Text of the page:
I will go backwards telling about my experience of the past week. Moving in this direction, this article would include my ultimate days – training at Udaipur with co-fellows and penultimate days – initial days with Aajeevika Bureau where i am placed as an India Fellow, from the stand point of today.
Yesterday I walked past a gully which did not give me space to catch any other scent other than that of liquor. People were squatting here and there and drinking. One guy was swaying like a pendulum. He was coughing and walking in oscillations; and I would not be surprised if he has fallen somewhere a few moments later. Gujarat really is a dry state, but it is in terms of rainfall. Yeah, it’s so hot in here and the sun just refuses to set. One would work till 8 in the night if there were no clocks to check.
On one side of this alley were tents which were not bigger than camping tents. Perhaps I did not ask my colleague if these were homes of people, knowing for sure that they were. I saw women swinging their cradles and children playing around them. The purpose of coming here was to visit the community kitchen in this area. In the midst of all this, the small room felt very refreshing. It had 7 to 8 people there, all in the prime of their youth and seemed very good natured and appeared ‘sensible’.
I think they actually followed the norms of the dry state, unlike folks outside. Needs more time spending to verify though. One person was kneading the dough and another operating the stove. This community kitchen started as a CSR activity of HPCL which helped in covering the installation costs of the stove and cylinder. It now sustains on its own by charging five rupees to anyone who has a meal there. The cooking is done by the workers themselves. Many of the migrant workers (from southern Rajasthan who have come here in ahmedabad) who live in slums, due to identity proof primarily, cannot get access to LPG cylinders. They usually end up buying fuels like kerosene at inflated costs which further heightens their food expenditure. This community kitchen seemed like a good solution to these issues.
Cut to yesterday morning’s experience. I went to a naka, a labour market, where workers sell (‘rent’ might be a more appropriate word) their labour to Thekedars (contractors). I tried counting and there were nearly hundred people assembled at that point in time. There are many such nakas in other parts of Amdavad. Rough estimate could be again somewhere around eighty. To spell out, people come here and find their work on a day-to-day basis. Some get work for four days, some for seven days, some get for even longer time, it depends. There were a few tea stalls and but none of them were buying any tea. Why would they?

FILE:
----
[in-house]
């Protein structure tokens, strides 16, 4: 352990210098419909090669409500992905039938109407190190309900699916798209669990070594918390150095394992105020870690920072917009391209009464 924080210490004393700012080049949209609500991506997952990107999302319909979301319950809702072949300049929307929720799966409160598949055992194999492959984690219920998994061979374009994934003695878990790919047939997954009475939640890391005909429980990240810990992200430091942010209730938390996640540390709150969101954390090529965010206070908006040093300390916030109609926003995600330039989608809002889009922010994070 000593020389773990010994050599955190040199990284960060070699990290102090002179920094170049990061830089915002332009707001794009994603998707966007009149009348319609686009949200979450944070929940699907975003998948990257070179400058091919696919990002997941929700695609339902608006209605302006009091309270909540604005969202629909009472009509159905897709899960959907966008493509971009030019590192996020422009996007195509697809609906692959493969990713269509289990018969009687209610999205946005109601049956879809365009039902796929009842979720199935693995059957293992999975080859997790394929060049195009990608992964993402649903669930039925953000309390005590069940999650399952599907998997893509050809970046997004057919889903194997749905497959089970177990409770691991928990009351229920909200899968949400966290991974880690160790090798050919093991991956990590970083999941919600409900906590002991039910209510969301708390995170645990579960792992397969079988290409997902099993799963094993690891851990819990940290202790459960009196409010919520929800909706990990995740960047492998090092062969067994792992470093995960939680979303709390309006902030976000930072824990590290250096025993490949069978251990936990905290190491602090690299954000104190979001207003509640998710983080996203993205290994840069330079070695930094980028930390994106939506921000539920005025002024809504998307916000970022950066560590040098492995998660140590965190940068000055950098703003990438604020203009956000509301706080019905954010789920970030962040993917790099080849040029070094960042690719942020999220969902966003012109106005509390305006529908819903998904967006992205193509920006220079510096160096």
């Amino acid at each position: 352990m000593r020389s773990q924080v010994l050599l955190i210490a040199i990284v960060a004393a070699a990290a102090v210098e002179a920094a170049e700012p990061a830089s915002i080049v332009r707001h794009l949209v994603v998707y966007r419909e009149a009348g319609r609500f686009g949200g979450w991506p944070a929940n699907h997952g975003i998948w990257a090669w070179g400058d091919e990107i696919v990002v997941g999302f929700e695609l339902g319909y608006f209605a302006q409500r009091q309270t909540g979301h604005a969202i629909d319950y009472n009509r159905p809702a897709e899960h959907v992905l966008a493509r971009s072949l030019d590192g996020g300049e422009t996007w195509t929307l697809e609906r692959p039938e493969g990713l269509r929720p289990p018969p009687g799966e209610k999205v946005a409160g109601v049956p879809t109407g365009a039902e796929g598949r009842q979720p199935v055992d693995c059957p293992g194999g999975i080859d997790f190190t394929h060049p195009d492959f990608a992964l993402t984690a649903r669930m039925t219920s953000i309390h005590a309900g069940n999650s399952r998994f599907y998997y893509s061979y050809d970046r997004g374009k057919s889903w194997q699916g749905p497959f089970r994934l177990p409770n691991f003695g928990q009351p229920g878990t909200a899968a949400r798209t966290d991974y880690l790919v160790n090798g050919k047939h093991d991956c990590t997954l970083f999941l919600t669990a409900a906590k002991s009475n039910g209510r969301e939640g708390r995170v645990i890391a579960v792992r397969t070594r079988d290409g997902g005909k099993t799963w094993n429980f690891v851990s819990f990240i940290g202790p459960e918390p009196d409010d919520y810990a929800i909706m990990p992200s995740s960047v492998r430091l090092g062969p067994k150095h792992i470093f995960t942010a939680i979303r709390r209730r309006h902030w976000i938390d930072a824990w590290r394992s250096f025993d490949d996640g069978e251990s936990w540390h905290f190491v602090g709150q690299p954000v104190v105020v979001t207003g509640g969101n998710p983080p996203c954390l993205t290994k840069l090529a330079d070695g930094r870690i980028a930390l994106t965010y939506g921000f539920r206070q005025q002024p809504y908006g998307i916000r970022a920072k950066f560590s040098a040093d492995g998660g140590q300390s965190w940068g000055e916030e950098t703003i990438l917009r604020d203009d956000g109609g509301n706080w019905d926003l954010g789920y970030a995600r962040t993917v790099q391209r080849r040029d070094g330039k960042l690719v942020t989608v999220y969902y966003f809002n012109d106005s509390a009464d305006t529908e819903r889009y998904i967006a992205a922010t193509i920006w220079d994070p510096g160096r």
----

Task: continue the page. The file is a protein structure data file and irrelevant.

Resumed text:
Their mouths were busy chewing tobacco. Almost everyone chews. Their teeth have become permanently reddish brown. To check how many people have this habit, I was looking at their mouth when they were talking. I do not know if their strange behaviour towards me was for this.
My conclusion is that almost everyone chews. Conventionally, having high cheek bones is glamorous. All these people have high cheek bones and let me warn, they do not look very glamorous. This high cheek bone phenomenon is the result of hollow cheeks and not some bone structure. I can safely generalize this. I’m afraid however if his is cutting a sorry state of them. They all actually seemed very happy with some chit chatting and others having fun at the cost of each other.
They might not be customers of chai-wallahs but they are regarded as important consumers for some other enterprises. One such enterprise which was present was a local balm maker, wherein the person was applying free balm to anyone who was curious about his product!
I started writing this piece thinking of sharing my experiences of past one week. But a day’s description has spread so long. I just feel so tempted to talk about my experience of the training days at Udaipur. Whoa, so much in two weeks! I started writing from latest experience as I just feel excited even thinking of those fourteen days and thought of postponing it to the end of the blog. But may be not now.
About The Author: Vinay Ramakrishna, 2014 Cohort Fellow, worked with Aajeevika Bureau in Ahmedabad, predominently understanding seasonal migration in the south Rajasthan – Gujarat route